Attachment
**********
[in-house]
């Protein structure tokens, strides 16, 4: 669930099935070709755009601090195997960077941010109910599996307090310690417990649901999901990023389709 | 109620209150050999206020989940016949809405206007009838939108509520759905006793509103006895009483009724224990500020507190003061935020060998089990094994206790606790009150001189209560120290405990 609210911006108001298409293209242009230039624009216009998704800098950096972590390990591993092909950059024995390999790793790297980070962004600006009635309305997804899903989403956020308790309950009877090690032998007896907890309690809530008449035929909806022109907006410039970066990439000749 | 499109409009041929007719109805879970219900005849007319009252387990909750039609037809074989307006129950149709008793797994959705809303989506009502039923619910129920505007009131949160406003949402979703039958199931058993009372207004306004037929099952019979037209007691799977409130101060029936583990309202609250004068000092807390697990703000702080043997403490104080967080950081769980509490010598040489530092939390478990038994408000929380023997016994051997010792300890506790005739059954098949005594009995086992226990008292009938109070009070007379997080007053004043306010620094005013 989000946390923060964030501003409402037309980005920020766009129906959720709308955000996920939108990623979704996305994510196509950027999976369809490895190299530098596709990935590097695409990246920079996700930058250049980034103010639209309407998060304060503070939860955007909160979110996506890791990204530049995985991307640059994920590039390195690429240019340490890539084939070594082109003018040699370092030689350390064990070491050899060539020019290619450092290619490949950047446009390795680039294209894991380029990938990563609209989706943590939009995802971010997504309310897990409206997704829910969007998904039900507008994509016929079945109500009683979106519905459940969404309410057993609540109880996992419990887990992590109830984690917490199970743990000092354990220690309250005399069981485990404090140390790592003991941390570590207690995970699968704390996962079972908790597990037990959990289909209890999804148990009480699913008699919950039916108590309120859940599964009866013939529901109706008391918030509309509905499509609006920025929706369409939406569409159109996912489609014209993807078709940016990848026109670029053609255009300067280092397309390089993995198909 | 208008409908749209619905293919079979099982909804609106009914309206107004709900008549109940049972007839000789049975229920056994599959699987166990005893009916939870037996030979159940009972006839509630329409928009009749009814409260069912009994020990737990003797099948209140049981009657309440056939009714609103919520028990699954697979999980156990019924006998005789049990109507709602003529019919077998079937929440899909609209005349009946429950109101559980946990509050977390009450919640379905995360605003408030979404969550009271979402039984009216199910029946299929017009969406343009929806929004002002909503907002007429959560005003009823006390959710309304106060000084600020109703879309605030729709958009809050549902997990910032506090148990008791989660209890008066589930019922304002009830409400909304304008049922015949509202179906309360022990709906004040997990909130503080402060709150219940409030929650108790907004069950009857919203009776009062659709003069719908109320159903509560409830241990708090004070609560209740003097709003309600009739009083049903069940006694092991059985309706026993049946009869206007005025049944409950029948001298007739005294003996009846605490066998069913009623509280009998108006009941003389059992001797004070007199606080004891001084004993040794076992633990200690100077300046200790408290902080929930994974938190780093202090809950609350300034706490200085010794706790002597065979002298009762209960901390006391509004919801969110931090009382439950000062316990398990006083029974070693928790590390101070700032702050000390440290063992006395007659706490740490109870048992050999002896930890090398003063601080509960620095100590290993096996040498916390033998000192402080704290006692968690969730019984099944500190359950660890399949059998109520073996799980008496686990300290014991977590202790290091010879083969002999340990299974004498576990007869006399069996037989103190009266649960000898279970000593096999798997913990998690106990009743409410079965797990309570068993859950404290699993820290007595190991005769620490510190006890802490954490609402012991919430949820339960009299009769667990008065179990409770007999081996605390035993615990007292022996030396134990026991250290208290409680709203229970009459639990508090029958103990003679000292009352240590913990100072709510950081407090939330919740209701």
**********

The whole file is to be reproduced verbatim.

[in-house]
């Protein structure tokens, strides 16, 4: 669930099935070709755009601090195997960077941010109910599996307090310690417990649901999901990023389709 | 109620209150050999206020989940016949809405206007009838939108509520759905006793509103006895009483009724224990500020507190003061935020060998089990094994206790606790009150001189209560120290405990 609210911006108001298409293209242009230039624009216009998704800098950096972590390990591993092909950059024995390999790793790297980070962004600006009635309305997804899903989403956020308790309950009877090690032998007896907890309690809530008449035929909806022109907006410039970066990439000749 | 499109409009041929007719109805879970219900005849007319009252387990909750039609037809074989307006129950149709008793797994959705809303989506009502039923619910129920505007009131949160406003949402979703039958199931058993009372207004306004037929099952019979037209007691799977409130101060029936583990309202609250004068000092807390697990703000702080043997403490104080967080950081769980509490010598040489530092939390478990038994408000929380023997016994051997010792300890506790005739059954098949005594009995086992226990008292009938109070009070007379997080007053004043306010620094005013 989000946390923060964030501003409402037309980005920020766009129906959720709308955000996920939108990623979704996305994510196509950027999976369809490895190299530098596709990935590097695409990246920079996700930058250049980034103010639209309407998060304060503070939860955007909160979110996506890791990204530049995985991307640059994920590039390195690429240019340490890539084939070594082109003018040699370092030689350390064990070491050899060539020019290619450092290619490949950047446009390795680039294209894991380029990938990563609209989706943590939009995802971010997504309310897990409206997704829910969007998904039900507008994509016929079945109500009683979106519905459940969404309410057993609540109880996992419990887990992590109830984690917490199970743990000092354990220690309250005399069981485990404090140390790592003991941390570590207690995970699968704390996962079972908790597990037990959990289909209890999804148990009480699913008699919950039916108590309120859940599964009866013939529901109706008391918030509309509905499509609006920025929706369409939406569409159109996912489609014209993807078709940016990848026109670029053609255009300067280092397309390089993995198909 | 208008409908749209619905293919079979099982909804609106009914309206107004709900008549109940049972007839000789049975229920056994599959699987166990005893009916939870037996030979159940009972006839509630329409928009009749009814409260069912009994020990737990003797099948209140049981009657309440056939009714609103919520028990699954697979999980156990019924006998005789049990109507709602003529019919077998079937929440899909609209005349009946429950109101559980946990509050977390009450919640379905995360605003408030979404969550009271979402039984009216199910029946299929017009969406343009929806929004002002909503907002007429959560005003009823006390959710309304106060000084600020109703879309605030729709958009809050549902997990910032506090148990008791989660209890008066589930019922304002009830409400909304304008049922015949509202179906309360022990709906004040997990909130503080402060709150219940409030929650108790907004069950009857919203009776009062659709003069719908109320159903509560409830241990708090004070609560209740003097709003309600009739009083049903069940006694092991059985309706026993049946009869206007005025049944409950029948001298007739005294003996009846605490066998069913009623509280009998108006009941003389059992001797004070007199606080004891001084004993040794076992633990200690100077300046200790408290902080929930994974938190780093202090809950609350300034706490200085010794706790002597065979002298009762209960901390006391509004919801969110931090009382439950000062316990398990006083029974070693928790590390101070700032702050000390440290063992006395007659706490740490109870048992050999002896930890090398003063601080509960620095100590290993096996040498916390033998000192402080704290006692968690969730019984099944500190359950660890399949059998109520073996799980008496686990300290014991977590202790290091010879083969002999340990299974004498576990007869006399069996037989103190009266649960000898279970000593096999798997913990998690106990009743409410079965797990309570068993859950404290699993820290007595190991005769620490510190006890802490954490609402012991919430949820339960009299009769667990008065179990409770007999081996605390035993615990007292022996030396134990026991250290208290409680709203229970009459639990508090029958103990003679000292009352240590913990100072709510950081407090939330919740209701």